Improving Outcomes for Late Preterm Infants and Their Mothers Brenda Baker, Guest Editor

Correspondence Brenda Baker, PhD, RNC, CNS, Virginia Commonwealth University, P.O. Box 980567, Richmond, VA 23298. [email protected] Brenda Baker, PhD, RNC, CNS, is a perinatal clinical nurse specialist at Virginia Commonwealth University, Richmond, VA.

n 2005 the National Institutes of Health (NIH) convened a workshop of experts to address issues surrounding outcomes of near-term infants, and participants addressed definition and terminology, epidemiology, etiology, biology of maturation, clinical care, and public health issues (Raju, Higgins, Stark, & Leveno, 2006). The expert panel recommended discontinuation of the use of the term near-term infant and the adoption of the term late preterm infant (LPI) for infants born between 34 0/7 and 36 6/7 weeks gestation. The committee’s consensus indicated that near-term was misleading and conveyed an impression that these infants were “almost term,” which resulted in underestimation of risk to this rapidly growing population (Raju et al., 2006).

during the transition to extrauterine life, tailored feeding plans that consider their neurologic development, and close follow-up after discharge. The articles in this In Focus series highlight care specific to LPIs and their families and present evidence-based practices for the clinical setting.

In the same year, the Association of Women’s Health, Obstetric and Neonatal Nurses (AWHONN) launched the multiyear Late Preterm Initiative to address the unique physiologic needs of this population (Medoff-Cooper, BakewellSachs, Buus-Frank, Santa-Donato, & Near-Term Infant Advisory Panel, 2005). The goal of the AWHONN initiative is to optimize the health of late preterm infants by raising awareness, educating nurses and other clinicians, and disseminating and implementing evidence-based practice to change the way these infants are assessed and cared for (Medoff-Cooper et al., 2005). The work of the National Institute of Child Health and Human Development (NICHD) expert panel and AWHONN’s leadership helped change the course for LPI care and began a trajectory of research and dissemination specific to LPIs. Through its Late Preterm Infant Research-Based Practice Project, AWHONN significantly expanded the body of knowledge about and awareness of the most prevalent late preterm infant physiologic risk factors and clinical complications including respiratory distress, thermal instability, hypoglycemia, hyperbilirubinemia, feeding challenges and sepsis (Medoff-Cooper et al., 2012).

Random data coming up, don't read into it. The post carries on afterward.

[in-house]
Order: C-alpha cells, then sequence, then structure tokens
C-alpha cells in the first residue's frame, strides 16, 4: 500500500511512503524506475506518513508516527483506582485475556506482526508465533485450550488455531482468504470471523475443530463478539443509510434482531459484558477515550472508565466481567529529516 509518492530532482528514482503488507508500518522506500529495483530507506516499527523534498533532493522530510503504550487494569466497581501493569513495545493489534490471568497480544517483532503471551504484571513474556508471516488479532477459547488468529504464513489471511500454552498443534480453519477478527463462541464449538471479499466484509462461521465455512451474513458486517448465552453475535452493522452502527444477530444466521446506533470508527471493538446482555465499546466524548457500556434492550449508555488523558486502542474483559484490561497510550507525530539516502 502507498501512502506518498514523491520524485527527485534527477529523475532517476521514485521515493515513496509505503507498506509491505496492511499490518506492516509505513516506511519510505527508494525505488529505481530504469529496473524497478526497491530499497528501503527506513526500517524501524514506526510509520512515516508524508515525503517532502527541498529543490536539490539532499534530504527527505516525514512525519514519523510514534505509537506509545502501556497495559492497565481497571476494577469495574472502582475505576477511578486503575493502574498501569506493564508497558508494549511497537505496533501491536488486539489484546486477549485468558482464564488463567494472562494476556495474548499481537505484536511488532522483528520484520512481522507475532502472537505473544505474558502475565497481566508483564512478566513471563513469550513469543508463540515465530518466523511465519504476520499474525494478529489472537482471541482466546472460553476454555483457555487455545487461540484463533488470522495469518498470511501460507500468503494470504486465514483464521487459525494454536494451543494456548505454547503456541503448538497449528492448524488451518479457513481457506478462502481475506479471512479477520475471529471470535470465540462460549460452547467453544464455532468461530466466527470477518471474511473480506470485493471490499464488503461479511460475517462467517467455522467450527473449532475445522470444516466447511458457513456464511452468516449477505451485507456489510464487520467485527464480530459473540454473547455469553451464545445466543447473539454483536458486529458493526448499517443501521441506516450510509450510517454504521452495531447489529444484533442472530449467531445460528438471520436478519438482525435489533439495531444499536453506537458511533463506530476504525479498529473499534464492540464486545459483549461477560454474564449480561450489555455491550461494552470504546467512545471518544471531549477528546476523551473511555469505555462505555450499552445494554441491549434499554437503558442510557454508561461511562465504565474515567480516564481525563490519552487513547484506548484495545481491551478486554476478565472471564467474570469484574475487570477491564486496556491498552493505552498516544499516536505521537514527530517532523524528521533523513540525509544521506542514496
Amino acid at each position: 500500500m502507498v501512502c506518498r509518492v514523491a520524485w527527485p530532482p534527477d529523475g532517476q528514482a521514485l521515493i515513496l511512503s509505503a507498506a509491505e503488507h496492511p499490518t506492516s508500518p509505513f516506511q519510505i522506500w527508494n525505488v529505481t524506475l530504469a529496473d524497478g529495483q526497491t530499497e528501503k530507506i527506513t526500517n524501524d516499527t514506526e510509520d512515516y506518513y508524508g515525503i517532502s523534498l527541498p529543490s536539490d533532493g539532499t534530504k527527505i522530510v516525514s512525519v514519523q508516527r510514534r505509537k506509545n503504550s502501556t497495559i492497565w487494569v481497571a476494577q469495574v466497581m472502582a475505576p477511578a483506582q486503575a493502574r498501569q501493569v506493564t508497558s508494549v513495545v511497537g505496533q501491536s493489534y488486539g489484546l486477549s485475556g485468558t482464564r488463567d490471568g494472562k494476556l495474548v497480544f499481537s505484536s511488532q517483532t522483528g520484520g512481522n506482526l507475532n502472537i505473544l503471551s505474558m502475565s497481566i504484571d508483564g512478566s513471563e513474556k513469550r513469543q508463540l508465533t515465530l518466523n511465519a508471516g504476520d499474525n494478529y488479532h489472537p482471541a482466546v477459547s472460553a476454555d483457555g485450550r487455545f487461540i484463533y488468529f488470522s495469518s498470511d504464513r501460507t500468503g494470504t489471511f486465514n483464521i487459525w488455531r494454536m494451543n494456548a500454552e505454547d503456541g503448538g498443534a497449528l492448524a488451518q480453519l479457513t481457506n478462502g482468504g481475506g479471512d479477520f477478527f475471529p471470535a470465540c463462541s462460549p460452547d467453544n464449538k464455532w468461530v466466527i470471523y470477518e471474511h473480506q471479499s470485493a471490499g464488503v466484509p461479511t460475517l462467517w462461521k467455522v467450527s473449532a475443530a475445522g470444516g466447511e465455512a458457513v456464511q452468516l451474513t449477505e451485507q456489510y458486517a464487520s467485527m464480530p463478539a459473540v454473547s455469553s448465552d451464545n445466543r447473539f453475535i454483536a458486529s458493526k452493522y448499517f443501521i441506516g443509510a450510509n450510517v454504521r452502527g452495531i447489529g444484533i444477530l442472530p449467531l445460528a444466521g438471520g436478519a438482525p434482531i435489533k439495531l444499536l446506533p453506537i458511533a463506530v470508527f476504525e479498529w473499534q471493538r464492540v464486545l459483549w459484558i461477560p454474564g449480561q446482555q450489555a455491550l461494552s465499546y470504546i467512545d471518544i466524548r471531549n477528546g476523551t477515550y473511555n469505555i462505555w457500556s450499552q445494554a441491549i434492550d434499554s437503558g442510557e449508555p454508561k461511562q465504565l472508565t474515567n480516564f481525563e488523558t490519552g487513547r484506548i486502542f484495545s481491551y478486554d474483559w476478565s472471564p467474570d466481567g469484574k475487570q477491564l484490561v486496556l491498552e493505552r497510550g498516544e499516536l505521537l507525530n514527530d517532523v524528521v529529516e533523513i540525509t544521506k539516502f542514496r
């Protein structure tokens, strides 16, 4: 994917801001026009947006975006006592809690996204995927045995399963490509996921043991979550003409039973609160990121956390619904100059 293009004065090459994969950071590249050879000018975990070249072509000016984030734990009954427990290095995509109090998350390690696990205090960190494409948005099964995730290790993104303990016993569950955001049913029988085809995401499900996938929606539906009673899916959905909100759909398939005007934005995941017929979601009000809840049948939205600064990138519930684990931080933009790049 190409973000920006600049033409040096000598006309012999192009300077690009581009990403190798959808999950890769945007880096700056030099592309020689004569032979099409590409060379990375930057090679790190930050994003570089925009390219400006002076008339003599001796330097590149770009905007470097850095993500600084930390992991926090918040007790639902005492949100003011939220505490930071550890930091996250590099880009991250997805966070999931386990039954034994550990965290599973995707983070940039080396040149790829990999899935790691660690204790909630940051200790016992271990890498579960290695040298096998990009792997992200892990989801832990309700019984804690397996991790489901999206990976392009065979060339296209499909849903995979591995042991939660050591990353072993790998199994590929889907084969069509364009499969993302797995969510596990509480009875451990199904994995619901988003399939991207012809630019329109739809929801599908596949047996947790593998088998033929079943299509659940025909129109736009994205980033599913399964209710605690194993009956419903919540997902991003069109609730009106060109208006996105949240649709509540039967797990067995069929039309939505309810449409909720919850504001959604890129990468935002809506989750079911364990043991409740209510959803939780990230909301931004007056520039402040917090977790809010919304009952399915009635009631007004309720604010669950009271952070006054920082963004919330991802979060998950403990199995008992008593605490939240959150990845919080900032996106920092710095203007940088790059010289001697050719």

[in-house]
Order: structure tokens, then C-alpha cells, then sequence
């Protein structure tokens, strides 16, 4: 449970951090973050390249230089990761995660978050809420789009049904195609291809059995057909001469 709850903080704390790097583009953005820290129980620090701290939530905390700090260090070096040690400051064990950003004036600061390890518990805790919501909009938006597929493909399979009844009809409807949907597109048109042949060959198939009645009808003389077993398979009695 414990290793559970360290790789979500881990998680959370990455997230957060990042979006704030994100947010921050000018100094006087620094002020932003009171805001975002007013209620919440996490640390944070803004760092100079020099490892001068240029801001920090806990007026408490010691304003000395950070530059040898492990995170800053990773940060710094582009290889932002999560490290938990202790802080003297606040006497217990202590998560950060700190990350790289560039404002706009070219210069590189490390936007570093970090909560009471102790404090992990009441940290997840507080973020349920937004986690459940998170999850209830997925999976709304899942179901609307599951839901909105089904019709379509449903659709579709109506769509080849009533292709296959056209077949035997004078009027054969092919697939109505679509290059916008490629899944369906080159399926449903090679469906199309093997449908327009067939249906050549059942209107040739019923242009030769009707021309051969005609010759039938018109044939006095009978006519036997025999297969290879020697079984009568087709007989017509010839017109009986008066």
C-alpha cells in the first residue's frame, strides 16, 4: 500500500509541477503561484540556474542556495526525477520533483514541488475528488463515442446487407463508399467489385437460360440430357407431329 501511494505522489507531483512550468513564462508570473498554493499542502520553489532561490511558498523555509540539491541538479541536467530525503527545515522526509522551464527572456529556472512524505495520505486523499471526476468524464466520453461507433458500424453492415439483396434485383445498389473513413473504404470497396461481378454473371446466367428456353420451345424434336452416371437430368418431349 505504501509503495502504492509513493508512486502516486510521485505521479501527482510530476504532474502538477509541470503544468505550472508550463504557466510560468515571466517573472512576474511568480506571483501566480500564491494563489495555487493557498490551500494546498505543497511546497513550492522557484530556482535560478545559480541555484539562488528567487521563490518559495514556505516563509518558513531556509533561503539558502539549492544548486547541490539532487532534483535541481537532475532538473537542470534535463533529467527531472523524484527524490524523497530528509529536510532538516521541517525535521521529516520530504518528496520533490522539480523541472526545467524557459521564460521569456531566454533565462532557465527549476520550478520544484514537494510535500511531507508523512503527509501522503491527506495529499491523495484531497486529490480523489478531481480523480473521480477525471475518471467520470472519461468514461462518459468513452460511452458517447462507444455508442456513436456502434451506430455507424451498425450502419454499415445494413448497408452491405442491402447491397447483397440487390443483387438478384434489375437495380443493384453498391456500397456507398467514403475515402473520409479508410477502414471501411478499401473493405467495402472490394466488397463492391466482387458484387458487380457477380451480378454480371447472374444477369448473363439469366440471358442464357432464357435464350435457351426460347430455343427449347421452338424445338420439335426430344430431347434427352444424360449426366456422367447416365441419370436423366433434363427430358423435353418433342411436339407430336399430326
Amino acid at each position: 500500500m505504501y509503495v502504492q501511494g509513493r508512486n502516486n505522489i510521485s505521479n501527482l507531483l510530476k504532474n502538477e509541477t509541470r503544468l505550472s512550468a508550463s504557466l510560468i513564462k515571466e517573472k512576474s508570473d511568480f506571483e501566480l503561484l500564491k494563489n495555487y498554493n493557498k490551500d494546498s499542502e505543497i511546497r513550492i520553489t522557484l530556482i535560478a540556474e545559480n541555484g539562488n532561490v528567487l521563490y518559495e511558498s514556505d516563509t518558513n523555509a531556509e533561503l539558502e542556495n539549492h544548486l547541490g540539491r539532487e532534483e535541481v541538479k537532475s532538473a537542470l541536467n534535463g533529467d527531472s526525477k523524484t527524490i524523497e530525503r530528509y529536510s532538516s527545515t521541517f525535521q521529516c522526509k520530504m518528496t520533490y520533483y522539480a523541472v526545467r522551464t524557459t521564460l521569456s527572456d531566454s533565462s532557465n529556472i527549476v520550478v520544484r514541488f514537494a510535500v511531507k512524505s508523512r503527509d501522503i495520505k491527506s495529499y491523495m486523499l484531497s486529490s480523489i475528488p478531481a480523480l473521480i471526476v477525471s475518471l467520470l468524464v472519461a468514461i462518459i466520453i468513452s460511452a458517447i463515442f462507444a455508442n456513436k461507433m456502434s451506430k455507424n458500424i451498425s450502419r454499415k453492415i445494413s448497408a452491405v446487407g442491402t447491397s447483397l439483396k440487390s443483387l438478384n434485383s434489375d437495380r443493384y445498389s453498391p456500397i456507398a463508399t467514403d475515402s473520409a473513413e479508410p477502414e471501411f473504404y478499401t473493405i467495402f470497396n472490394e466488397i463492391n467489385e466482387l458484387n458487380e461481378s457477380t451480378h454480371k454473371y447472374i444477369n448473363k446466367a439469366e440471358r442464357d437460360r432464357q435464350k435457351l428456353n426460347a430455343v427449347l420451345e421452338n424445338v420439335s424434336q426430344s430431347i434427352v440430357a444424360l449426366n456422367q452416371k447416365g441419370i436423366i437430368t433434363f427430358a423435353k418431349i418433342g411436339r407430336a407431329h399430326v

Samra et al. propose an engagement model and an instrument to identify parents of LPIs at risk for poor engagement. Patient and family engagement are crucial for improved outcomes in health care and are key components of value-based purchasing programs under the Affordable Care Act. Patient engagement is considered a proxy for high value care coordination. The Parent Risk Evaluation and Engagement Model Instrument (PREEMI) model and instrument conceptualizes key parent inputs of the engagement model. It is a promising tool for evaluating parent engagement that allows opportunities to intervene prior to discharge to improve transition of the LPI to the home setting.